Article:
A Birmingham physicist, along with a team of European scientists, has demonstrated a new technique to recreate Galileo's drop experiment with an exotic state of matter called a Bose Einstein condensate.
The scientists have created the Bose Einstein condensation by lowering the temperature of a gas to almost absolute zero (less than a millionth of a degree above absolute zero, minus 273 degrees Centigrade). In doing this they have seen the gas behave in a different way – it shows an exotic behaviour that is explained by quantum mechanics, usually only seen on very small scale.
As the atoms get colder and are in the Bose Einstein condensed state, they become fuzzy and start to look identical – like one big super-atom.
Since its discovery in 1995 by Nobel Laureates Eric Cornell, Wolfgang Ketterle and Carl Wieman, this exotic state of matter has spurred speculations about quantum applications.
Now the drop team has achieved a new milestone in the direction of quantum technologies. The scientists created the Bose Einstein condensed matter using a new generation of robust technologies and dropped the whole experiment down a 110m high tower at the Centre of Applied Space Technology and Microgravity in Bremen, Germany. The physicists were able to observe the new matter for one second in free fall, 20 times longer than ever before.
Professor Kai Bongs, School of Physics and Astronomy and Midlands Cold Atom Centre "Just as Galileo discovered that weights of different materials dropped from the top of the Leaning Tower of Pisa both fall at the same speed, we are trying to extend this to exotic quantum matter. Similar to the ultra high energy experiments in particle physics our experiments at ultra low energy promise to find the basic building blocks of physics. In addition the technology we have developed might be integrated into precision atomic sensors which may be taken into space, where they promise new geophysical, hydrology and climate data."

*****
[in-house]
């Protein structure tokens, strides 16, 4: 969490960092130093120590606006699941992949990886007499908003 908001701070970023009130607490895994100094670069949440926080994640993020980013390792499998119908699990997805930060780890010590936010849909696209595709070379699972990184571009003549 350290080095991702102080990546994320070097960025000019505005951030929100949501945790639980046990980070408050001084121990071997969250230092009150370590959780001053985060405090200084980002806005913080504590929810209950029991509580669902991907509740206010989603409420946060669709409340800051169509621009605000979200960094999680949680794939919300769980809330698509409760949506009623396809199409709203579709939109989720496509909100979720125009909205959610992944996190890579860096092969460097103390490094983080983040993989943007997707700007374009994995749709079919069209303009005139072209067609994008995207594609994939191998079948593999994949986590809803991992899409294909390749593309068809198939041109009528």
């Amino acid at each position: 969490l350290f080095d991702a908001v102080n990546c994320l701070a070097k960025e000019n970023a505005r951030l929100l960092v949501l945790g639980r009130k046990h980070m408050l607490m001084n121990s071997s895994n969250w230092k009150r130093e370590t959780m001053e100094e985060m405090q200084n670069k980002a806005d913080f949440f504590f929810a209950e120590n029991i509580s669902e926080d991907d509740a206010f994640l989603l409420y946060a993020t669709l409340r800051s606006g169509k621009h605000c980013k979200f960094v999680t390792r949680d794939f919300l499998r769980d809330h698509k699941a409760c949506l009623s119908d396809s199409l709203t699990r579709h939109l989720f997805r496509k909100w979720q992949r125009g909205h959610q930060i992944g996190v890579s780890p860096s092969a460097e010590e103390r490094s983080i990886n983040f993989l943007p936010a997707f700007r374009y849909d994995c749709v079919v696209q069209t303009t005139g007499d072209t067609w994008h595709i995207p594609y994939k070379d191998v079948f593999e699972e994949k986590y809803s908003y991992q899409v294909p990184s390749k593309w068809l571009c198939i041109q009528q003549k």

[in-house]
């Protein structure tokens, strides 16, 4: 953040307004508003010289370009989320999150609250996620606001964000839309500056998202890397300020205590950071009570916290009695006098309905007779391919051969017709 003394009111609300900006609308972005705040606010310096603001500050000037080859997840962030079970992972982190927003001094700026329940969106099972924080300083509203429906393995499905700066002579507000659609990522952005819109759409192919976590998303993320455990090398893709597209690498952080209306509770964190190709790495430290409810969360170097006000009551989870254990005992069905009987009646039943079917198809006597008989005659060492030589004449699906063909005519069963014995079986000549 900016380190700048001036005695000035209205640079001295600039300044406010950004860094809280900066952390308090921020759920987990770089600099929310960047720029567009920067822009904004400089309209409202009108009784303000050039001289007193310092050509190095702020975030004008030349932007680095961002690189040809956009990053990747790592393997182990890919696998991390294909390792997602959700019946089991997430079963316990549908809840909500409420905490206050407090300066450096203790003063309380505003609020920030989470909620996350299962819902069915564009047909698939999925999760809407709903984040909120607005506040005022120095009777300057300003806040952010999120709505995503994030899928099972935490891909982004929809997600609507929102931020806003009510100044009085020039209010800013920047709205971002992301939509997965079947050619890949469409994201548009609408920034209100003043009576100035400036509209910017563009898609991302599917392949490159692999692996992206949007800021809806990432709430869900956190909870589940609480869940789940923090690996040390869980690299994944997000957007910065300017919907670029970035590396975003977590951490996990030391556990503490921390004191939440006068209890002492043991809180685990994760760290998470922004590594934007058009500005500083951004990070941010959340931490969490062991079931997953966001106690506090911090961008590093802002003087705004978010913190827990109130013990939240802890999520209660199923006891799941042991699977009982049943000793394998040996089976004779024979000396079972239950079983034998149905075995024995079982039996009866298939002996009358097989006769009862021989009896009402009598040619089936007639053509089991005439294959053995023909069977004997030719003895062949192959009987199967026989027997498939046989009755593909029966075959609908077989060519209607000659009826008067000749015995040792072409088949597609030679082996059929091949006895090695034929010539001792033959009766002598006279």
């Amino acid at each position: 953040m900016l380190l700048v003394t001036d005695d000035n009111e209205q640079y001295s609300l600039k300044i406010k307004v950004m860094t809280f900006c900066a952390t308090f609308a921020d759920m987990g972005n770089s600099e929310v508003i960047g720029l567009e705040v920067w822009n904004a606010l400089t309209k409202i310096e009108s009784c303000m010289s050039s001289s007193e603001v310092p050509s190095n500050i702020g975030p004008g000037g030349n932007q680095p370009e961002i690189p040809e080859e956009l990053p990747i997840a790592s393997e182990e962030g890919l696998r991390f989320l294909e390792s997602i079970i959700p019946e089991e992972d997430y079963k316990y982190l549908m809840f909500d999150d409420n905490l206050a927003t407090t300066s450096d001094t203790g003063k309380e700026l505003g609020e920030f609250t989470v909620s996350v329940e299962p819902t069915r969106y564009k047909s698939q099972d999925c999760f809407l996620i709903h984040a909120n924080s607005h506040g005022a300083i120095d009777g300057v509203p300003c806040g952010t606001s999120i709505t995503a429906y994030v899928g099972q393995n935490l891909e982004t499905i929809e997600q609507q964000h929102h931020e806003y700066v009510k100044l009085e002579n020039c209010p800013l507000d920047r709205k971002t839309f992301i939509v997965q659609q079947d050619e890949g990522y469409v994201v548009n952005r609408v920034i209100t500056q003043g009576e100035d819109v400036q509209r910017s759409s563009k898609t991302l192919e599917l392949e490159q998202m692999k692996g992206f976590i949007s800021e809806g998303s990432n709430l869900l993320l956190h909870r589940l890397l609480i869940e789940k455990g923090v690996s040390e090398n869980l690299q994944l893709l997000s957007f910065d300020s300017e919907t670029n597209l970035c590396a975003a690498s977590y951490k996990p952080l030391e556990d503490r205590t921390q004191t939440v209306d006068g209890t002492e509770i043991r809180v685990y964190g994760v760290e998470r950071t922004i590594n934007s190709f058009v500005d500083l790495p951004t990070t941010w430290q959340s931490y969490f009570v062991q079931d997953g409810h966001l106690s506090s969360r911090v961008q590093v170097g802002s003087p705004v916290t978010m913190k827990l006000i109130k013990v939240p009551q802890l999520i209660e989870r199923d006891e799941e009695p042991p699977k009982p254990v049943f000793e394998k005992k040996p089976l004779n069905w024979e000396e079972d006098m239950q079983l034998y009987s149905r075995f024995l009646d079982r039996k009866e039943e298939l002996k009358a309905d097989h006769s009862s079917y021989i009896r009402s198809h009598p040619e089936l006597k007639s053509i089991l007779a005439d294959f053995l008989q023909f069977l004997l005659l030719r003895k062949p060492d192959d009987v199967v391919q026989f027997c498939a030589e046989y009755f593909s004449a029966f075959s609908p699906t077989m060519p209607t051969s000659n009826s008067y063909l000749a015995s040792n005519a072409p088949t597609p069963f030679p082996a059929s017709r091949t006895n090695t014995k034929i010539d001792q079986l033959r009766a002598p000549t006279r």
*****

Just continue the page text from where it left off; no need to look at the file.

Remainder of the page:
This demonstration opens up a whole new area of research at ultra low energy scales. The University of Birmingham coordinates a 3.5M€ European Project which aims at taking the drop tower technology to the next level into a backpack sized quantum sensor. This precision gravity sensor could find applications in detecting new oil, mineral and diamond deposits or by monitoring carbon sequestration sites.